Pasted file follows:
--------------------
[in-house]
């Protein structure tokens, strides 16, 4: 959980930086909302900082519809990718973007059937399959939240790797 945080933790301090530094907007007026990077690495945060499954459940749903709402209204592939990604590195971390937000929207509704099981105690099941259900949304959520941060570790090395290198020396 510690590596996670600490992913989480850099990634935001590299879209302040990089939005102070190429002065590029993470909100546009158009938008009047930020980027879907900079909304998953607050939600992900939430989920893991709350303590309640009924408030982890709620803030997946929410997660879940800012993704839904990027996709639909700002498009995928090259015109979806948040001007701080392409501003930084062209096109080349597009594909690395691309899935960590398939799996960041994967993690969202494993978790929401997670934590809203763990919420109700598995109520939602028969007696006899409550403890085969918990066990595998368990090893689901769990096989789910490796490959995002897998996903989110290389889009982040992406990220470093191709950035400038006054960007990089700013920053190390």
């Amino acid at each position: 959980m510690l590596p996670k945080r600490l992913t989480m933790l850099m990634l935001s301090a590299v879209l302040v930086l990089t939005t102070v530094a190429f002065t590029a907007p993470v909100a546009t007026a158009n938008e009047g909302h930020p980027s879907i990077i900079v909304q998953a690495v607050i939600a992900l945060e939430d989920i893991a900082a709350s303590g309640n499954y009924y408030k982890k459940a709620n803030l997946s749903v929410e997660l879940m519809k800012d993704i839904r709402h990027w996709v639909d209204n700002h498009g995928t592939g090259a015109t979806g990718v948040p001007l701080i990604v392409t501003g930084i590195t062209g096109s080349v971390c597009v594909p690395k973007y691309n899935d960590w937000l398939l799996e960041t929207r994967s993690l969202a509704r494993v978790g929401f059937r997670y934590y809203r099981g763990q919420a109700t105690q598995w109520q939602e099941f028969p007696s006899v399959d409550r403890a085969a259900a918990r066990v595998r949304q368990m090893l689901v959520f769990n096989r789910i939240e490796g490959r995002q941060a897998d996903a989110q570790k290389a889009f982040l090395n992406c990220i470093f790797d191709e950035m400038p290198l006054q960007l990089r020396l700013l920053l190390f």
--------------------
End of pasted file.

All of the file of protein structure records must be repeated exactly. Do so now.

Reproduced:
[in-house]
């Protein structure tokens, strides 16, 4: 959980930086909302900082519809990718973007059937399959939240790797 945080933790301090530094907007007026990077690495945060499954459940749903709402209204592939990604590195971390937000929207509704099981105690099941259900949304959520941060570790090395290198020396 510690590596996670600490992913989480850099990634935001590299879209302040990089939005102070190429002065590029993470909100546009158009938008009047930020980027879907900079909304998953607050939600992900939430989920893991709350303590309640009924408030982890709620803030997946929410997660879940800012993704839904990027996709639909700002498009995928090259015109979806948040001007701080392409501003930084062209096109080349597009594909690395691309899935960590398939799996960041994967993690969202494993978790929401997670934590809203763990919420109700598995109520939602028969007696006899409550403890085969918990066990595998368990090893689901769990096989789910490796490959995002897998996903989110290389889009982040992406990220470093191709950035400038006054960007990089700013920053190390």
């Amino acid at each position: 959980m510690l590596p996670k945080r600490l992913t989480m933790l850099m990634l935001s301090a590299v879209l302040v930086l990089t939005t102070v530094a190429f002065t590029a907007p993470v909100a546009t007026a158009n938008e009047g909302h930020p980027s879907i990077i900079v909304q998953a690495v607050i939600a992900l945060e939430d989920i893991a900082a709350s303590g309640n499954y009924y408030k982890k459940a709620n803030l997946s749903v929410e997660l879940m519809k800012d993704i839904r709402h990027w996709v639909d209204n700002h498009g995928t592939g090259a015109t979806g990718v948040p001007l701080i990604v392409t501003g930084i590195t062209g096109s080349v971390c597009v594909p690395k973007y691309n899935d960590w937000l398939l799996e960041t929207r994967s993690l969202a509704r494993v978790g929401f059937r997670y934590y809203r099981g763990q919420a109700t105690q598995w109520q939602e099941f028969p007696s006899v399959d409550r403890a085969a259900a918990r066990v595998r949304q368990m090893l689901v959520f769990n096989r789910i939240e490796g490959r995002q941060a897998d996903a989110q570790k290389a889009f982040l090395n992406c990220i470093f790797d191709e950035m400038p290198l006054q960007l990089r020396l700013l920053l190390f």